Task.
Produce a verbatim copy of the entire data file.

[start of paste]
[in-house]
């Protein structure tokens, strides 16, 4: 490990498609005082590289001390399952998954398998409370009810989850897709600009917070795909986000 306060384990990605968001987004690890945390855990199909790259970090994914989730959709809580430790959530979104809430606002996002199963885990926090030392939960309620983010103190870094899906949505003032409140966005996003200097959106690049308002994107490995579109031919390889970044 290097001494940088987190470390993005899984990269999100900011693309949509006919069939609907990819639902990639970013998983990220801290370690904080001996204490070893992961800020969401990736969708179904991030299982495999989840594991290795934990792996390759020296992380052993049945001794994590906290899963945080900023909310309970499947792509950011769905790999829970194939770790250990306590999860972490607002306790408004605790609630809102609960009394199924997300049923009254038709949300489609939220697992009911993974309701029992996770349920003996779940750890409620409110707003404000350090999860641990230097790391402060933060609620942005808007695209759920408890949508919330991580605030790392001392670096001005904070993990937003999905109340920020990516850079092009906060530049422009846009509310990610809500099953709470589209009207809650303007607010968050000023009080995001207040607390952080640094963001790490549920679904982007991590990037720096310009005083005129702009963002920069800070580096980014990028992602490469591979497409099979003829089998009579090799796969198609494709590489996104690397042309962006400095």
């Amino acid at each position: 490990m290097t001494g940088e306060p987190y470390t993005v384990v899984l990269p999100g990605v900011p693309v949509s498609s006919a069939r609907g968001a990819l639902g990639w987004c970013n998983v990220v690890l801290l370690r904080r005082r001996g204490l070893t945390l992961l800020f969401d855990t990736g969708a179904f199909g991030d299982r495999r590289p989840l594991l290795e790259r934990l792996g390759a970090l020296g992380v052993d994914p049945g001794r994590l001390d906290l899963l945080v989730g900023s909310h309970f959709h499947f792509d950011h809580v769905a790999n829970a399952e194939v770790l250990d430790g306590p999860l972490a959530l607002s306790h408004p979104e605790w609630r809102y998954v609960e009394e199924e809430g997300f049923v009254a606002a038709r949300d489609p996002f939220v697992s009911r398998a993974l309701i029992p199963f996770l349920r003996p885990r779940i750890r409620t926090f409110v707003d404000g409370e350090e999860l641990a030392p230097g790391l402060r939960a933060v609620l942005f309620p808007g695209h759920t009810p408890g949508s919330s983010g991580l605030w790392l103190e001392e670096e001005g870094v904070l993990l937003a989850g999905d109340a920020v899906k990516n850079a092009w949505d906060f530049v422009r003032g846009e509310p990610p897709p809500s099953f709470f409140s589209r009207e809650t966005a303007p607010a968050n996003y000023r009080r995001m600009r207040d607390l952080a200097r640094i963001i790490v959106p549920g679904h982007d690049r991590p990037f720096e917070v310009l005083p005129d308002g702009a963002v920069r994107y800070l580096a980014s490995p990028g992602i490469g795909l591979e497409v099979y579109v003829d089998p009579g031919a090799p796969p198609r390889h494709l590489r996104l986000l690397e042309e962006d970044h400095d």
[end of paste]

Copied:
[in-house]
């Protein structure tokens, strides 16, 4: 490990498609005082590289001390399952998954398998409370009810989850897709600009917070795909986000 306060384990990605968001987004690890945390855990199909790259970090994914989730959709809580430790959530979104809430606002996002199963885990926090030392939960309620983010103190870094899906949505003032409140966005996003200097959106690049308002994107490995579109031919390889970044 290097001494940088987190470390993005899984990269999100900011693309949509006919069939609907990819639902990639970013998983990220801290370690904080001996204490070893992961800020969401990736969708179904991030299982495999989840594991290795934990792996390759020296992380052993049945001794994590906290899963945080900023909310309970499947792509950011769905790999829970194939770790250990306590999860972490607002306790408004605790609630809102609960009394199924997300049923009254038709949300489609939220697992009911993974309701029992996770349920003996779940750890409620409110707003404000350090999860641990230097790391402060933060609620942005808007695209759920408890949508919330991580605030790392001392670096001005904070993990937003999905109340920020990516850079092009906060530049422009846009509310990610809500099953709470589209009207809650303007607010968050000023009080995001207040607390952080640094963001790490549920679904982007991590990037720096310009005083005129702009963002920069800070580096980014990028992602490469591979497409099979003829089998009579090799796969198609494709590489996104690397042309962006400095």
């Amino acid at each position: 490990m290097t001494g940088e306060p987190y470390t993005v384990v899984l990269p999100g990605v900011p693309v949509s498609s006919a069939r609907g968001a990819l639902g990639w987004c970013n998983v990220v690890l801290l370690r904080r005082r001996g204490l070893t945390l992961l800020f969401d855990t990736g969708a179904f199909g991030d299982r495999r590289p989840l594991l290795e790259r934990l792996g390759a970090l020296g992380v052993d994914p049945g001794r994590l001390d906290l899963l945080v989730g900023s909310h309970f959709h499947f792509d950011h809580v769905a790999n829970a399952e194939v770790l250990d430790g306590p999860l972490a959530l607002s306790h408004p979104e605790w609630r809102y998954v609960e009394e199924e809430g997300f049923v009254a606002a038709r949300d489609p996002f939220v697992s009911r398998a993974l309701i029992p199963f996770l349920r003996p885990r779940i750890r409620t926090f409110v707003d404000g409370e350090e999860l641990a030392p230097g790391l402060r939960a933060v609620l942005f309620p808007g695209h759920t009810p408890g949508s919330s983010g991580l605030w790392l103190e001392e670096e001005g870094v904070l993990l937003a989850g999905d109340a920020v899906k990516n850079a092009w949505d906060f530049v422009r003032g846009e509310p990610p897709p809500s099953f709470f409140s589209r009207e809650t966005a303007p607010a968050n996003y000023r009080r995001m600009r207040d607390l952080a200097r640094i963001i790490v959106p549920g679904h982007d690049r991590p990037f720096e917070v310009l005083p005129d308002g702009a963002v920069r994107y800070l580096a980014s490995p990028g992602i490469g795909l591979e497409v099979y579109v003829d089998p009579g031919a090799p796969p198609r390889h494709l590489r996104l986000l690397e042309e962006d970044h400095d």